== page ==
Measuring code execution time is a vital step in trying to write efficient applications. Temporal awareness of your code on a machine that might be serving a great deal of users lets you plan further, accounting for the execution time.
In multi-threaded systems, it's also useful to measure the execution time of individual
Threads or asynchronous tasks.
Since there's no built-in, convenient way to measure code execution in Java - for Spring-based solutions, we've been introduced to the
In this tutorial, we'll take a look at how to measure code execution time in Java with Spring's
Spring's StopWatch Class
StopWatch is a utility class, residing in the
util package. It has a very simple API and allows us to time named tasks, groups of tasks and the total running time of a program.
This class is normally used to check the performance of code during the development phase, rather than a part of production applications.
Note: It is worth noting that
StopWatch is not thread-safe.
It tracks the time in nanoseconds, relying on
System.nanoTime(), which is what people have been doing manually to time the execution of their code.
Measuring Code Execution Time with StopWatch
StopWatch belongs to the core
util package of Spring:
<dependency> <groupId>org.springframework</groupId> <artifactId>spring-core</artifactId> </dependency>
Naturally, it's also present in the
<dependency> <groupId>org.springframework.boot</groupId> <artifactId>spring-boot-starter-web</artifactId> </dependency>
The API of
StopWatch boils down to creating an instance and calling
stop() - as if timing the code with an actual stopwatch. When starting the timing, you can also provide a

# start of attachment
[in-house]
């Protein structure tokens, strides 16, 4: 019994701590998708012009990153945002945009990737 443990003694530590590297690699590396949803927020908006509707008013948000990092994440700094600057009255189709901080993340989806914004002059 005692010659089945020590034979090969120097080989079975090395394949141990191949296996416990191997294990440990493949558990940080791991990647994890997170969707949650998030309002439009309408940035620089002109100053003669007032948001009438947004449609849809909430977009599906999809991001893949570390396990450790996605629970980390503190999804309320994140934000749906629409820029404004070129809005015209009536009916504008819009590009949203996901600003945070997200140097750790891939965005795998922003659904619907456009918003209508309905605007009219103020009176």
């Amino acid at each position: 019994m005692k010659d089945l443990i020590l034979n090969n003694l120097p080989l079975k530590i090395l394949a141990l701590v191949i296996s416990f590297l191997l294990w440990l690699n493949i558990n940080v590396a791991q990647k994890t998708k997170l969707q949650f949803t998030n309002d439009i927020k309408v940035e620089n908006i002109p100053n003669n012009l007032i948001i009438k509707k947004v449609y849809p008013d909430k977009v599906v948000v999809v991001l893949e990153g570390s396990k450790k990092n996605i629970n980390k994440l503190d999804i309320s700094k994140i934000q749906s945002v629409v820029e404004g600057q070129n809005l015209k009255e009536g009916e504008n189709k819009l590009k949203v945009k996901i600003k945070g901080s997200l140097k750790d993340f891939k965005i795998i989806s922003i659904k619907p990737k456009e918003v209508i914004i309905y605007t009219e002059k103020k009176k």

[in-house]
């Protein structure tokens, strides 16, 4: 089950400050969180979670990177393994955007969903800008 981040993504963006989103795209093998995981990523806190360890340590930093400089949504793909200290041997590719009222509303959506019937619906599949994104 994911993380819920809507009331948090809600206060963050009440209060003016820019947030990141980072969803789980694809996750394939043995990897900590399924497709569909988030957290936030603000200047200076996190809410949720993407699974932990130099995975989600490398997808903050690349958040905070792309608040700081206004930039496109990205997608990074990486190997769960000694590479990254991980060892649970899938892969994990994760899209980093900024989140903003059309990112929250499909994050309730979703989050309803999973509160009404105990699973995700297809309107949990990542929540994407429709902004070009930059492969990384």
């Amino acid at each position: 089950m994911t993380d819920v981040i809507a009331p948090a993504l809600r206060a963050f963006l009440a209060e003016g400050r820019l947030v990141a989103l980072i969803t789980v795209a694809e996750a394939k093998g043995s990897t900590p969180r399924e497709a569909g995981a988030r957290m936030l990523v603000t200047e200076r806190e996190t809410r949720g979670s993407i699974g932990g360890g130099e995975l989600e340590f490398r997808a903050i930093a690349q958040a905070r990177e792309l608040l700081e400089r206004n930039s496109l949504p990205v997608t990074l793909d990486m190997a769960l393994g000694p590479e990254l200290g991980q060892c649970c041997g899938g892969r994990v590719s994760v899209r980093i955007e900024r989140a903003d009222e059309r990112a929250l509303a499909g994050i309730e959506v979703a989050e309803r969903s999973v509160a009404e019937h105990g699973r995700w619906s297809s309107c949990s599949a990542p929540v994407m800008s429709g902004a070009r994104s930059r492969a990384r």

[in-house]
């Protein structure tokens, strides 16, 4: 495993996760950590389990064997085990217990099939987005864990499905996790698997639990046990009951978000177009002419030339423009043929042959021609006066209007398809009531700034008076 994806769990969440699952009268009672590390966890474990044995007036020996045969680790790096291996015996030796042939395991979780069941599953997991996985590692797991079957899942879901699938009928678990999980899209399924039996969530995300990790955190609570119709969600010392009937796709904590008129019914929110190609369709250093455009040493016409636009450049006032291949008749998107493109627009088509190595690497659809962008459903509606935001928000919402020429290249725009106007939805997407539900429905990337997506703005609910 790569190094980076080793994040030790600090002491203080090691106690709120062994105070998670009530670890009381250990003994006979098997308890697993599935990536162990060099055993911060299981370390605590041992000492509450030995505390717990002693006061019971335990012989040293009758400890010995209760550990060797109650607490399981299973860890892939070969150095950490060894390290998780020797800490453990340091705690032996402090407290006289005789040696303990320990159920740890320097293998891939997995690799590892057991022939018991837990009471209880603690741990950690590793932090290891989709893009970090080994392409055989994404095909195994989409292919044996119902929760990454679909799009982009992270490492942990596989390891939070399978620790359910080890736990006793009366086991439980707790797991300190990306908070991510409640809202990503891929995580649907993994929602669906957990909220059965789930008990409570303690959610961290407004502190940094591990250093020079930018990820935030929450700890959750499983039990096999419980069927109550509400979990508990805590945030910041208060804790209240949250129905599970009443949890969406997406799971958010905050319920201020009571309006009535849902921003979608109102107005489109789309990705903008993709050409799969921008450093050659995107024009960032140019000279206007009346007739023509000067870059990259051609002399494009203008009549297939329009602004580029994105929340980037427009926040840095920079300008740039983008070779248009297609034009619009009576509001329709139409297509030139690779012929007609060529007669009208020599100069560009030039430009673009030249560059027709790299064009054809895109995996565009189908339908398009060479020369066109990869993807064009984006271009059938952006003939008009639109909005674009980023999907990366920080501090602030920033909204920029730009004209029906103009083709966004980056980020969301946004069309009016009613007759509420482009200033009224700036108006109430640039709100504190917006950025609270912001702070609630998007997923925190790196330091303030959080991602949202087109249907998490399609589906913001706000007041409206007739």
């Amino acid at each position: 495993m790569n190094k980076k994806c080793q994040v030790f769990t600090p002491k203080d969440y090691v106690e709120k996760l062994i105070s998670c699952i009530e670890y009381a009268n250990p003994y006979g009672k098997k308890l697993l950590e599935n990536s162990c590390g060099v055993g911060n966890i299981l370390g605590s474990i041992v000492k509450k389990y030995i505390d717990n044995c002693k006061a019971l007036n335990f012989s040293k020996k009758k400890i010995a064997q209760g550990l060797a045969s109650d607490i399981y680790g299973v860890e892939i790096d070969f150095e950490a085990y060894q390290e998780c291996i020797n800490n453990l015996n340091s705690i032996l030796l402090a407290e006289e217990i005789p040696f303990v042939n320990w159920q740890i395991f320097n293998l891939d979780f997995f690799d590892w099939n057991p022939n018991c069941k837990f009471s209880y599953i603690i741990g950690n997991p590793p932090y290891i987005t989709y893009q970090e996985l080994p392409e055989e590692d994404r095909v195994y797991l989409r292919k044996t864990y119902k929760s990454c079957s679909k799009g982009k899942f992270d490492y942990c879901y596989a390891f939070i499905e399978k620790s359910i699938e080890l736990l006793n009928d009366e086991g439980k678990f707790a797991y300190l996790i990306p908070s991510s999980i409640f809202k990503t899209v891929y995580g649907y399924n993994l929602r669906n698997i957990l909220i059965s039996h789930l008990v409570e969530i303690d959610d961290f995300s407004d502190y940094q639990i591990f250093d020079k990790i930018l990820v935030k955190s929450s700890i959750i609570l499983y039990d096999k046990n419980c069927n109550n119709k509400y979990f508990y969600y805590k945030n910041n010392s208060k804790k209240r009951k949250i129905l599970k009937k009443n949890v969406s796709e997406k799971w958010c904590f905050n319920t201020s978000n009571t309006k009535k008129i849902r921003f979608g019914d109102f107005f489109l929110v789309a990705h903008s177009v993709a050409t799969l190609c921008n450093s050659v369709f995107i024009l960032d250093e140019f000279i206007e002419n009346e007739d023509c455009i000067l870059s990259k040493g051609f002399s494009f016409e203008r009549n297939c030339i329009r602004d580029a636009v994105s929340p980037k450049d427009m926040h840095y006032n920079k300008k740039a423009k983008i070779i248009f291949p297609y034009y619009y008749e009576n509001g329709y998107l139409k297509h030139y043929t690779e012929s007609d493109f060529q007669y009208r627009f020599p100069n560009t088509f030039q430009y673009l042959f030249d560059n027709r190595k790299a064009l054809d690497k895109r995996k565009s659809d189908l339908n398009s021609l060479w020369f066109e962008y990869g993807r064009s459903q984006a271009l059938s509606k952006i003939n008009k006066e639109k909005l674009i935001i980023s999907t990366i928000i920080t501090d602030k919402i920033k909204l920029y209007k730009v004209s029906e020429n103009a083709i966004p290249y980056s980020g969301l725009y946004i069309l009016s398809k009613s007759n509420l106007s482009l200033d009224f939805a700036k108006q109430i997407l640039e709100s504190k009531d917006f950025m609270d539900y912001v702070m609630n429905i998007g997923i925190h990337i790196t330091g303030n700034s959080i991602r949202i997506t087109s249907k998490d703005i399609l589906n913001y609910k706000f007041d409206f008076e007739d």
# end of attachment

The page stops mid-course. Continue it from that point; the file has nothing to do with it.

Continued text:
String to be used as a name or annotation for the associated task. This helps differentiate them in the results.
A task is simply the period between a
stop()call. For each task, created when a
StopWatchstarts - its name and execution time are saved in a
TaskInfoinstance, and added to the task list.
Let's go ahead and create a task, with a name and measure a piece of code's execution time:
StopWatch timeMeasure = new StopWatch(); timeMeasure.start("Task 1"); Thread.sleep(1000); timeMeasure.stop(); System.out.println("Last task time in Millis: " + timeMeasure.getLastTaskMillis());
This results in:
Last task time in Millis: 1009
You can access the sum of all tasks through
You can also access the last task of the
getLastTaskInfo(), which returns a
TaskInfo instance. This instance contains information on the last task such as the name and how long it took in seconds, milliseconds and nanoseconds:
StopWatch stopWatch = new StopWatch(); stopWatch.start("Task 1"); Thread.sleep(1000); stopWatch.stop(); System.out.println(stopWatch.getLastTaskInfo().getTaskName()); System.out.println(stopWatch.getLastTaskInfo().getTimeMillis());
This now results in:
Task 1 1008
When dealing with multiple tasks, a really handy method is the
prettyPrint() method - which prints all of the records in a table-like fashion, with simple formatting:
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// Naming this StopWatch instance StopWatch stopWatch = new StopWatch("Measure Code Execution"); stopWatch.start("1. Task"); Thread.sleep(2000); stopWatch.stop(); stopWatch.start("2. Task"); Thread.sleep(5000); stopWatch.stop(); stopWatch.start("3. Task"); Thread.sleep(3000); stopWatch.stop(); System.out.println(stopWatch.prettyPrint());
StopWatch 'Measure Code Execution': running time = 10012348500 ns --------------------------------------------- ns % Task name --------------------------------------------- 2002729600 020% 1. Task 5006985700 050% 2. Task 3002633200 030% 3. Task
Note: If we're using
StopWatch to measure the code execution time for a large number of intervals (on the order of hundreds of thousands or millions) - the
TaskInfo list will consume a significant portion of your working memory. You can turn it off via:
In this tutorial, we took a look at the
StopWatch utility class - Spring's answer to the inherent lack of time measurement tools in Java.